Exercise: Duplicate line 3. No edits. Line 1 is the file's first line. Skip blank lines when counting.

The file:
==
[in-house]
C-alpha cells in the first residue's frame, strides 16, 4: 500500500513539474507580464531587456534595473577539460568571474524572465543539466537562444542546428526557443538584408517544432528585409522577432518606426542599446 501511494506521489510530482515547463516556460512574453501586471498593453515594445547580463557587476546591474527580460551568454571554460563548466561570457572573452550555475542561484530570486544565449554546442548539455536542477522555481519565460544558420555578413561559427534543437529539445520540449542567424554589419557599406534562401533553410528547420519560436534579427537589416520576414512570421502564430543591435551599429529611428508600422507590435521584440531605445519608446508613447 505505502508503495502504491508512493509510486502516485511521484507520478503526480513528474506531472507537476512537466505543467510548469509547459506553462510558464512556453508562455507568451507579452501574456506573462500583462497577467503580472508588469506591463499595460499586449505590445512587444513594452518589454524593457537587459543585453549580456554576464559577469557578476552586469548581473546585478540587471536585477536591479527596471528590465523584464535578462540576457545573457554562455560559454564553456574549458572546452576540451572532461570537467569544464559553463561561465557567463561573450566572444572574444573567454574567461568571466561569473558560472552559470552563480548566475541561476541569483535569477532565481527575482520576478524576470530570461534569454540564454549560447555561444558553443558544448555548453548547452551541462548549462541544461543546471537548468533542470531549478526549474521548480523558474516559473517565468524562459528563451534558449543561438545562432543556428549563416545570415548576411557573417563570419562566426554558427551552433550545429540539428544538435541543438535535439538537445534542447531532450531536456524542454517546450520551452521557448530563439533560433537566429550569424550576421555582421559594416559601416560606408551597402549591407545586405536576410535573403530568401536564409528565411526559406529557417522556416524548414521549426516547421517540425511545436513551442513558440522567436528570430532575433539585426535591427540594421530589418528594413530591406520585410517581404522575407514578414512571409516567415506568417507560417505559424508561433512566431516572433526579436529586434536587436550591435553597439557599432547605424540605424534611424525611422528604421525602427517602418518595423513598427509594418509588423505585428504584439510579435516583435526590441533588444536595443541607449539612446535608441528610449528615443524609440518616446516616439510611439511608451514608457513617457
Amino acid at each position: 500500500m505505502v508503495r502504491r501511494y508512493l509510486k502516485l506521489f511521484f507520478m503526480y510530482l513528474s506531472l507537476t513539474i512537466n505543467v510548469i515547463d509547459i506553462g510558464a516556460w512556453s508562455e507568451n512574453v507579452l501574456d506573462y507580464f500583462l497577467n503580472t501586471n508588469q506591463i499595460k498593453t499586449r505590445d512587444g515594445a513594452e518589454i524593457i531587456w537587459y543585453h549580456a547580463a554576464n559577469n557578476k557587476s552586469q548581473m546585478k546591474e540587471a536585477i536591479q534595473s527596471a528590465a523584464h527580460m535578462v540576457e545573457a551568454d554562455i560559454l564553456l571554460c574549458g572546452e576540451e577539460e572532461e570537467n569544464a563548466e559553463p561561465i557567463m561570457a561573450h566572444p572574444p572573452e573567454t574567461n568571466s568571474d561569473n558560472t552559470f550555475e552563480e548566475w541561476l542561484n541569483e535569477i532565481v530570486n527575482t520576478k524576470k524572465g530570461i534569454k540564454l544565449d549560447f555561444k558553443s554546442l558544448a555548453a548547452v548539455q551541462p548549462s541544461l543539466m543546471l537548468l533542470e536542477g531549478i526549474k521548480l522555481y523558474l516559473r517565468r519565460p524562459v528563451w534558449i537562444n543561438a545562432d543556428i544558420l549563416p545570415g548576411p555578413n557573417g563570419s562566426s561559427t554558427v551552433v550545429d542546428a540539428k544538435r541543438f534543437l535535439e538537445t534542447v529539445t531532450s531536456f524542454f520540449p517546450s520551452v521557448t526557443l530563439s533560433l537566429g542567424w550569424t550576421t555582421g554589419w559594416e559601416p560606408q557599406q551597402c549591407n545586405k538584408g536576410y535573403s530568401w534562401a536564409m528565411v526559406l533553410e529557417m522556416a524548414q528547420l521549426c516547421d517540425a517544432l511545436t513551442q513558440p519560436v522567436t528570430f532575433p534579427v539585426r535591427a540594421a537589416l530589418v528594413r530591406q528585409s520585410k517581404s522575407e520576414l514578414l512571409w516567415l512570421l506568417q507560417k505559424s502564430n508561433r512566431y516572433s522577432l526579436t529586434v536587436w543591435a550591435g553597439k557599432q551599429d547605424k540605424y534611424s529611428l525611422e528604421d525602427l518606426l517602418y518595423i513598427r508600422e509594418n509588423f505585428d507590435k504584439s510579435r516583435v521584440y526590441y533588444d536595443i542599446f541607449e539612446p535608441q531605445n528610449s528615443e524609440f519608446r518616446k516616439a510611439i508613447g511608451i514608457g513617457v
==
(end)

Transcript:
Amino acid at each position: 500500500m505505502v508503495r502504491r501511494y508512493l509510486k502516485l506521489f511521484f507520478m503526480y510530482l513528474s506531472l507537476t513539474i512537466n505543467v510548469i515547463d509547459i506553462g510558464a516556460w512556453s508562455e507568451n512574453v507579452l501574456d506573462y507580464f500583462l497577467n503580472t501586471n508588469q506591463i499595460k498593453t499586449r505590445d512587444g515594445a513594452e518589454i524593457i531587456w537587459y543585453h549580456a547580463a554576464n559577469n557578476k557587476s552586469q548581473m546585478k546591474e540587471a536585477i536591479q534595473s527596471a528590465a523584464h527580460m535578462v540576457e545573457a551568454d554562455i560559454l564553456l571554460c574549458g572546452e576540451e577539460e572532461e570537467n569544464a563548466e559553463p561561465i557567463m561570457a561573450h566572444p572574444p572573452e573567454t574567461n568571466s568571474d561569473n558560472t552559470f550555475e552563480e548566475w541561476l542561484n541569483e535569477i532565481v530570486n527575482t520576478k524576470k524572465g530570461i534569454k540564454l544565449d549560447f555561444k558553443s554546442l558544448a555548453a548547452v548539455q551541462p548549462s541544461l543539466m543546471l537548468l533542470e536542477g531549478i526549474k521548480l522555481y523558474l516559473r517565468r519565460p524562459v528563451w534558449i537562444n543561438a545562432d543556428i544558420l549563416p545570415g548576411p555578413n557573417g563570419s562566426s561559427t554558427v551552433v550545429d542546428a540539428k544538435r541543438f534543437l535535439e538537445t534542447v529539445t531532450s531536456f524542454f520540449p517546450s520551452v521557448t526557443l530563439s533560433l537566429g542567424w550569424t550576421t555582421g554589419w559594416e559601416p560606408q557599406q551597402c549591407n545586405k538584408g536576410y535573403s530568401w534562401a536564409m528565411v526559406l533553410e529557417m522556416a524548414q528547420l521549426c516547421d517540425a517544432l511545436t513551442q513558440p519560436v522567436t528570430f532575433p534579427v539585426r535591427a540594421a537589416l530589418v528594413r530591406q528585409s520585410k517581404s522575407e520576414l514578414l512571409w516567415l512570421l506568417q507560417k505559424s502564430n508561433r512566431y516572433s522577432l526579436t529586434v536587436w543591435a550591435g553597439k557599432q551599429d547605424k540605424y534611424s529611428l525611422e528604421d525602427l518606426l517602418y518595423i513598427r508600422e509594418n509588423f505585428d507590435k504584439s510579435r516583435v521584440y526590441y533588444d536595443i542599446f541607449e539612446p535608441q531605445n528610449s528615443e524609440f519608446r518616446k516616439a510611439i508613447g511608451i514608457g513617457v